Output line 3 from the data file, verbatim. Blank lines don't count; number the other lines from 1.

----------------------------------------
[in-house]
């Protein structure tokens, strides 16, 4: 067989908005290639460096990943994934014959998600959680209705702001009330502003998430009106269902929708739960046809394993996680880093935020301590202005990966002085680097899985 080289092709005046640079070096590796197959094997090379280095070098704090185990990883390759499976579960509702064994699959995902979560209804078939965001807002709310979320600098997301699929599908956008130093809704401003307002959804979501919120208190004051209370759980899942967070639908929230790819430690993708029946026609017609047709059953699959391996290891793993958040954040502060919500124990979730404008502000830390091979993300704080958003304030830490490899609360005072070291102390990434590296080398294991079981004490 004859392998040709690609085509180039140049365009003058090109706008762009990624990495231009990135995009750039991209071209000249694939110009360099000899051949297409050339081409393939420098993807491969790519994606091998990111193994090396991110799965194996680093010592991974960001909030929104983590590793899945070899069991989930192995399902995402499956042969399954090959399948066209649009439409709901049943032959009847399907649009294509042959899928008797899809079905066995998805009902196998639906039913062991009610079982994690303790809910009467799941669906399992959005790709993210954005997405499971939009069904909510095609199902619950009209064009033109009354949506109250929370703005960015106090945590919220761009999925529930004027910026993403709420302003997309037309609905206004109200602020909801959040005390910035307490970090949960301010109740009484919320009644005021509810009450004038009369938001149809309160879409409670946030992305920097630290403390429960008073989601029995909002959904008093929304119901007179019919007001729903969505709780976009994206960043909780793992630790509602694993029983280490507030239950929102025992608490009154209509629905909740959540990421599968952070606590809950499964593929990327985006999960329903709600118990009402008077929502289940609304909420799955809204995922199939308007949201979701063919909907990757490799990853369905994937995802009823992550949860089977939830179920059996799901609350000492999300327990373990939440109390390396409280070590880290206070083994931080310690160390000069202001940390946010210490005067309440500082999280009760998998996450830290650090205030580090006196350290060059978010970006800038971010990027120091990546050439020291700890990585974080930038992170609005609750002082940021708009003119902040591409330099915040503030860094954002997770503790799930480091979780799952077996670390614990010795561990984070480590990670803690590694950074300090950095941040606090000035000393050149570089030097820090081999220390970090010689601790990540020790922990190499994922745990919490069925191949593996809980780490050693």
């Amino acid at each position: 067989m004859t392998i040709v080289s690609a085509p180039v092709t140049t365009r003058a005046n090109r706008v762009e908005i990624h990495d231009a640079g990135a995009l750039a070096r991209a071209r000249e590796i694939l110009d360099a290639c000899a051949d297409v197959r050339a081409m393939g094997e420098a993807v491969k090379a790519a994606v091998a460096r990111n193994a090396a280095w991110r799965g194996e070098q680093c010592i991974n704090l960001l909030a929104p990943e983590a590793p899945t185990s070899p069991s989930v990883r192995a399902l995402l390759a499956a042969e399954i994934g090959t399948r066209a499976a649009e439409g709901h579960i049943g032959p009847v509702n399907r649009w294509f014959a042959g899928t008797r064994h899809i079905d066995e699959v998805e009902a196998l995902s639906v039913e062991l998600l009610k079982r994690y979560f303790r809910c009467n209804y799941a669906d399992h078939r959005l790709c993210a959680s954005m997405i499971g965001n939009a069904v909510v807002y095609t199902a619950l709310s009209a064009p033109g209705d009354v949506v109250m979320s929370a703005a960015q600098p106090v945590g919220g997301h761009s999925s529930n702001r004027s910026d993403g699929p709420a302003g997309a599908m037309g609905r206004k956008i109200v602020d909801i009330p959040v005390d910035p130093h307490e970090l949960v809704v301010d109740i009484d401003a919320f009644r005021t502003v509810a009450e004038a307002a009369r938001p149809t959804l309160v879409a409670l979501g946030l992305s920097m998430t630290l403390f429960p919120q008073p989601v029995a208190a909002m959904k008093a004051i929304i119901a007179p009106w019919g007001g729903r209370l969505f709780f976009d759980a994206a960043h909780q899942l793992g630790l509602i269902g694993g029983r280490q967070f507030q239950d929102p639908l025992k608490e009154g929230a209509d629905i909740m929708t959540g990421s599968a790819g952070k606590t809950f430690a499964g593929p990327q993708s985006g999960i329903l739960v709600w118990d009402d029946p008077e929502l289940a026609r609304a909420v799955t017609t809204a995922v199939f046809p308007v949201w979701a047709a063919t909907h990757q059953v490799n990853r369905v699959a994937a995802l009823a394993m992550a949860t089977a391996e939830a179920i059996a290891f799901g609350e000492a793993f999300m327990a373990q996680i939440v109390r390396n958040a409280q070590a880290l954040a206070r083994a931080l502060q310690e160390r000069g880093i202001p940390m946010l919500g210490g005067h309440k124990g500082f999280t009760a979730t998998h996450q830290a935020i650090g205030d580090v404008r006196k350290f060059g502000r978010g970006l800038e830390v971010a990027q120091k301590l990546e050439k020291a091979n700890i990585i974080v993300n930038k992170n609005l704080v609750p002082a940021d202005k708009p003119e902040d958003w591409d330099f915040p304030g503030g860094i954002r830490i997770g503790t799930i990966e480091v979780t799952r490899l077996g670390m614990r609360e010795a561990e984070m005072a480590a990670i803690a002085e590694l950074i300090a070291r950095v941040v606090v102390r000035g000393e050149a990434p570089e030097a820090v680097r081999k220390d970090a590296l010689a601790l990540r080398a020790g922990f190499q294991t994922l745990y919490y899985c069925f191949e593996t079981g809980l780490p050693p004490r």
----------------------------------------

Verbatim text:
């Amino acid at each position: 067989m004859t392998i040709v080289s690609a085509p180039v092709t140049t365009r003058a005046n090109r706008v762009e908005i990624h990495d231009a640079g990135a995009l750039a070096r991209a071209r000249e590796i694939l110009d360099a290639c000899a051949d297409v197959r050339a081409m393939g094997e420098a993807v491969k090379a790519a994606v091998a460096r990111n193994a090396a280095w991110r799965g194996e070098q680093c010592i991974n704090l960001l909030a929104p990943e983590a590793p899945t185990s070899p069991s989930v990883r192995a399902l995402l390759a499956a042969e399954i994934g090959t399948r066209a499976a649009e439409g709901h579960i049943g032959p009847v509702n399907r649009w294509f014959a042959g899928t008797r064994h899809i079905d066995e699959v998805e009902a196998l995902s639906v039913e062991l998600l009610k079982r994690y979560f303790r809910c009467n209804y799941a669906d399992h078939r959005l790709c993210a959680s954005m997405i499971g965001n939009a069904v909510v807002y095609t199902a619950l709310s009209a064009p033109g209705d009354v949506v109250m979320s929370a703005a960015q600098p106090v945590g919220g997301h761009s999925s529930n702001r004027s910026d993403g699929p709420a302003g997309a599908m037309g609905r206004k956008i109200v602020d909801i009330p959040v005390d910035p130093h307490e970090l949960v809704v301010d109740i009484d401003a919320f009644r005021t502003v509810a009450e004038a307002a009369r938001p149809t959804l309160v879409a409670l979501g946030l992305s920097m998430t630290l403390f429960p919120q008073p989601v029995a208190a909002m959904k008093a004051i929304i119901a007179p009106w019919g007001g729903r209370l969505f709780f976009d759980a994206a960043h909780q899942l793992g630790l509602i269902g694993g029983r280490q967070f507030q239950d929102p639908l025992k608490e009154g929230a209509d629905i909740m929708t959540g990421s599968a790819g952070k606590t809950f430690a499964g593929p990327q993708s985006g999960i329903l739960v709600w118990d009402d029946p008077e929502l289940a026609r609304a909420v799955t017609t809204a995922v199939f046809p308007v949201w979701a047709a063919t909907h990757q059953v490799n990853r369905v699959a994937a995802l009823a394993m992550a949860t089977a391996e939830a179920i059996a290891f799901g609350e000492a793993f999300m327990a373990q996680i939440v109390r390396n958040a409280q070590a880290l954040a206070r083994a931080l502060q310690e160390r000069g880093i202001p940390m946010l919500g210490g005067h309440k124990g500082f999280t009760a979730t998998h996450q830290a935020i650090g205030d580090v404008r006196k350290f060059g502000r978010g970006l800038e830390v971010a990027q120091k301590l990546e050439k020291a091979n700890i990585i974080v993300n930038k992170n609005l704080v609750p002082a940021d202005k708009p003119e902040d958003w591409d330099f915040p304030g503030g860094i954002r830490i997770g503790t799930i990966e480091v979780t799952r490899l077996g670390m614990r609360e010795a561990e984070m005072a480590a990670i803690a002085e590694l950074i300090a070291r950095v941040v606090v102390r000035g000393e050149a990434p570089e030097a820090v680097r081999k220390d970090a590296l010689a601790l990540r080398a020790g922990f190499q294991t994922l745990y919490y899985c069925f191949e593996t079981g809980l780490p050693p004490r």